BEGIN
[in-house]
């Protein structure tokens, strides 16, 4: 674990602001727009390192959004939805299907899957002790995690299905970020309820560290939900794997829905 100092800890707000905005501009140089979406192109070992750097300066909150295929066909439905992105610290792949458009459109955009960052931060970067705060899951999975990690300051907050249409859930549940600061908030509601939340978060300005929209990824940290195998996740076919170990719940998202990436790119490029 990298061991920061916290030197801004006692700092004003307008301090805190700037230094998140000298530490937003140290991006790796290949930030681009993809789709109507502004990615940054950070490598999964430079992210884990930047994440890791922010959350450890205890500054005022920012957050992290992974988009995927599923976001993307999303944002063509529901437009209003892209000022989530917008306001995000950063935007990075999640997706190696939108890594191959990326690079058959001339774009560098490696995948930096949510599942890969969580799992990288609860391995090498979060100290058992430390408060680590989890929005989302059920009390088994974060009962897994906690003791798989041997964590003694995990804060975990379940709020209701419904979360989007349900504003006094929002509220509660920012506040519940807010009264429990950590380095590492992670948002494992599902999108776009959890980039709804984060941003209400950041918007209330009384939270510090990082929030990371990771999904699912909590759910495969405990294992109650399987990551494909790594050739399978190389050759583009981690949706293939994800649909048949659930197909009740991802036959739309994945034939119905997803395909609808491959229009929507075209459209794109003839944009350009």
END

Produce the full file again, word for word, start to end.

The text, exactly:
[in-house]
């Protein structure tokens, strides 16, 4: 674990602001727009390192959004939805299907899957002790995690299905970020309820560290939900794997829905 100092800890707000905005501009140089979406192109070992750097300066909150295929066909439905992105610290792949458009459109955009960052931060970067705060899951999975990690300051907050249409859930549940600061908030509601939340978060300005929209990824940290195998996740076919170990719940998202990436790119490029 990298061991920061916290030197801004006692700092004003307008301090805190700037230094998140000298530490937003140290991006790796290949930030681009993809789709109507502004990615940054950070490598999964430079992210884990930047994440890791922010959350450890205890500054005022920012957050992290992974988009995927599923976001993307999303944002063509529901437009209003892209000022989530917008306001995000950063935007990075999640997706190696939108890594191959990326690079058959001339774009560098490696995948930096949510599942890969969580799992990288609860391995090498979060100290058992430390408060680590989890929005989302059920009390088994974060009962897994906690003791798989041997964590003694995990804060975990379940709020209701419904979360989007349900504003006094929002509220509660920012506040519940807010009264429990950590380095590492992670948002494992599902999108776009959890980039709804984060941003209400950041918007209330009384939270510090990082929030990371990771999904699912909590759910495969405990294992109650399987990551494909790594050739399978190389050759583009981690949706293939994800649909048949659930197909009740991802036959739309994945034939119905997803395909609808491959229009929507075209459209794109003839944009350009």